U.S. stock futures opened mixed Tuesday evening after the major equity indexes slid during the regular trading day, as concerns over inflation and global economic growth stirred up further volatility across risk assets.
Contracts on the S&P 500 dipped. The index dropped 2.8% on Tuesday for its largest decline in seven weeks, with technology shares especially slammed. The Nasdaq Composite sank 4% to fall to 12,490.74 — its lowest level since December 2020. With just three trading days left in April, the S&P 500 is tracking toward a monthly decline of 7.8%.
A tepid quarterly earnings season pressed on, and the Big Tech companies that reported earnings after market close on Tuesday produced mixed results. Microsoft shares rose more than 5% in late trading after the company posted sales and earnings that exceeded estimates, fueled in part by further growth at its Azure cloud computing business. Alphabet, however, saw shares fall after posting a sharp deceleration in YouTube ad sales growth and missing on earnings, even as company-wide revenue came in-line with estimates. Peer ad-driven tech giant Meta Platforms is poised to report results Wednesday after market close.
The sell-off across U.S. stocks on Tuesday extended volatility seen so far in April and for the year-to-date, with investors continuing to monitor signs of elevated inflation and the further specter of supply chain strain as China grapples with an ongoing COVID-19 resurgence in key regions. And though the Federal Reserve is in a blackout period ahead of the central bank’s May meeting next week, investors have still kept prospects of tightening monetary policy at the top of their minds, with higher rates and borrowing costs poised to pressure high-growth company valuations.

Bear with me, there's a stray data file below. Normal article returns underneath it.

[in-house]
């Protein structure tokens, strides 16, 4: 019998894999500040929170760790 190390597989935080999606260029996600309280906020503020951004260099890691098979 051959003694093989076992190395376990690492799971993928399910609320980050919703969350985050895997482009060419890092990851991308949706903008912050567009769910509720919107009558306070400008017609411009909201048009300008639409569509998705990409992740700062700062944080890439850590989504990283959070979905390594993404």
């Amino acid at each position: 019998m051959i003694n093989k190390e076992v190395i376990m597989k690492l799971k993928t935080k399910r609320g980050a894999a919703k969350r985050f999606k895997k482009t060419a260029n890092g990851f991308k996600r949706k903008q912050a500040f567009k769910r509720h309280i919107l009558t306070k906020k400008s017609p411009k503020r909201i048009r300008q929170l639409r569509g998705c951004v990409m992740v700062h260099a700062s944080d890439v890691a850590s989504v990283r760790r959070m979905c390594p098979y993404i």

“The wall of worry has been building, as it relates to Fed worries,” Matt Stucky, Northwestern Mutual Wealth Management senior portfolio strategist, told Yahoo Finance Live on Tuesday. “Just a little over three months ago, the futures market was pricing in just three or four interest rate hikes for all of 2022. We’re quite a bit above that now. And markets are pricing in a federal funds policy rate at about 2.7% by year end. So that’s a significant amount of ratcheting up of Fed tightening that’s been building up throughout the year. And it’s one of the major reasons why we’ve seen volatility kick up as well.”
Given these myriad concerns, other analysts suggested investors brace for more choppiness in the near-term.
“There are some names deeply discounted but I do think there’s a little bit more to go on the discounts. So I would be cautious about entering the markets at this point,” Kathy Entwistle, Morgan Stanley Private Wealth Management managing director, told Yahoo Finance Live. “It’s impossible to call the bottom, so we do like to do a little bit of dollar cost averaging on the way in as well.”
“Supply chain has been an issue, we’ve had issues over in China, we’ve got inflation — these are all things we’ve known about and have been recurring,” she added. “But I think it’s all coming to a head right now and everybody’s at this point where it’s like there’s nowhere else to go. We know that [Fed] action is finally going to happen and that’s going to affect the markets.”
6:10 p.m. ET Tuesday: Stock futures open mixed
Here’s where stocks were trading Tuesday evening:
S&P 500 futures (ES=F): -4 points (-0.1%) to 4,166.5
Dow futures (YM=F): +40 points (+0.12%) to 33,200.00
Nasdaq futures (NQ=F): -41.50 points (-0.32%) to 12,974.50
Emily McCormick is a reporter for Yahoo Finance. Follow her on Twitter.
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